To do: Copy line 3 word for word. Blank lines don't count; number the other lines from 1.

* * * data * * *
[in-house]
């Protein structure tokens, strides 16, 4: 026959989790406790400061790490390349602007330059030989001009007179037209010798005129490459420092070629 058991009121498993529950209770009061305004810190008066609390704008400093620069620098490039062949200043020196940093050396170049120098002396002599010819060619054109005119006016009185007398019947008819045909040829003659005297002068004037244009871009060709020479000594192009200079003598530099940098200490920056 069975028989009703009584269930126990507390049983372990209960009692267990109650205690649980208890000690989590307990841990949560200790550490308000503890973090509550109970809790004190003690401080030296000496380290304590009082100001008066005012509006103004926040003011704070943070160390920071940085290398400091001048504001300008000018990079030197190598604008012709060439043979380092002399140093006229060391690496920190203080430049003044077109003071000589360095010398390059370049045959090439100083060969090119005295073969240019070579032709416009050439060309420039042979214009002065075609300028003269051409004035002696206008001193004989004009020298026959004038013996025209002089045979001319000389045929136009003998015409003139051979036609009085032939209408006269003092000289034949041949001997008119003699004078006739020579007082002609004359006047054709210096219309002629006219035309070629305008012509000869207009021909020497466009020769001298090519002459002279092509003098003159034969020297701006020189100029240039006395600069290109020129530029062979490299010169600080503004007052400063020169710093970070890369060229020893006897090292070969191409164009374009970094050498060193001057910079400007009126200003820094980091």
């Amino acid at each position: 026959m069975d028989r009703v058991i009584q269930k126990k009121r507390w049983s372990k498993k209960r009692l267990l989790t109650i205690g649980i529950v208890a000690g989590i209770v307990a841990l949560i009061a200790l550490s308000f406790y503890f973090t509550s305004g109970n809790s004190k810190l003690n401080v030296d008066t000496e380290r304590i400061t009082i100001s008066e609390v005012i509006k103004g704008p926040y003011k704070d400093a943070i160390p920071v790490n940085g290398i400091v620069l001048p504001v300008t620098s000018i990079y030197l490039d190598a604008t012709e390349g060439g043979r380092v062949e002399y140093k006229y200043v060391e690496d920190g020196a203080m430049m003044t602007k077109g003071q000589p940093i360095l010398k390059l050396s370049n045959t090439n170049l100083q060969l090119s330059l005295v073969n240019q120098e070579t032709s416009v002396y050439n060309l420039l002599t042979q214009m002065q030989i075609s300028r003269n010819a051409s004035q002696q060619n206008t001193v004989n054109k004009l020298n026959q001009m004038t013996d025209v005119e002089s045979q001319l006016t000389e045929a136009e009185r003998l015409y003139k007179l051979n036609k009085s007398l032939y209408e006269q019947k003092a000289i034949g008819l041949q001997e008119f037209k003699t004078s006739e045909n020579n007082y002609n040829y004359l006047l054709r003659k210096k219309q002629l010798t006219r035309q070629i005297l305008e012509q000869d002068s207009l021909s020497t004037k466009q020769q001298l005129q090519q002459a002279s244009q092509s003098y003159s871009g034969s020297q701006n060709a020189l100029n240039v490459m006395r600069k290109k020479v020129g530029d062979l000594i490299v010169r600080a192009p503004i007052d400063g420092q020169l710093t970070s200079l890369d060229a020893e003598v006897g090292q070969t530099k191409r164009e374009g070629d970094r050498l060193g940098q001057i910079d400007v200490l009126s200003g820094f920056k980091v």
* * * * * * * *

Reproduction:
């Amino acid at each position: 026959m069975d028989r009703v058991i009584q269930k126990k009121r507390w049983s372990k498993k209960r009692l267990l989790t109650i205690g649980i529950v208890a000690g989590i209770v307990a841990l949560i009061a200790l550490s308000f406790y503890f973090t509550s305004g109970n809790s004190k810190l003690n401080v030296d008066t000496e380290r304590i400061t009082i100001s008066e609390v005012i509006k103004g704008p926040y003011k704070d400093a943070i160390p920071v790490n940085g290398i400091v620069l001048p504001v300008t620098s000018i990079y030197l490039d190598a604008t012709e390349g060439g043979r380092v062949e002399y140093k006229y200043v060391e690496d920190g020196a203080m430049m003044t602007k077109g003071q000589p940093i360095l010398k390059l050396s370049n045959t090439n170049l100083q060969l090119s330059l005295v073969n240019q120098e070579t032709s416009v002396y050439n060309l420039l002599t042979q214009m002065q030989i075609s300028r003269n010819a051409s004035q002696q060619n206008t001193v004989n054109k004009l020298n026959q001009m004038t013996d025209v005119e002089s045979q001319l006016t000389e045929a136009e009185r003998l015409y003139k007179l051979n036609k009085s007398l032939y209408e006269q019947k003092a000289i034949g008819l041949q001997e008119f037209k003699t004078s006739e045909n020579n007082y002609n040829y004359l006047l054709r003659k210096k219309q002629l010798t006219r035309q070629i005297l305008e012509q000869d002068s207009l021909s020497t004037k466009q020769q001298l005129q090519q002459a002279s244009q092509s003098y003159s871009g034969s020297q701006n060709a020189l100029n240039v490459m006395r600069k290109k020479v020129g530029d062979l000594i490299v010169r600080a192009p503004i007052d400063g420092q020169l710093t970070s200079l890369d060229a020893e003598v006897g090292q070969t530099k191409r164009e374009g070629d970094r050498l060193g940098q001057i910079d400007v200490l009126s200003g820094f920056k980091v």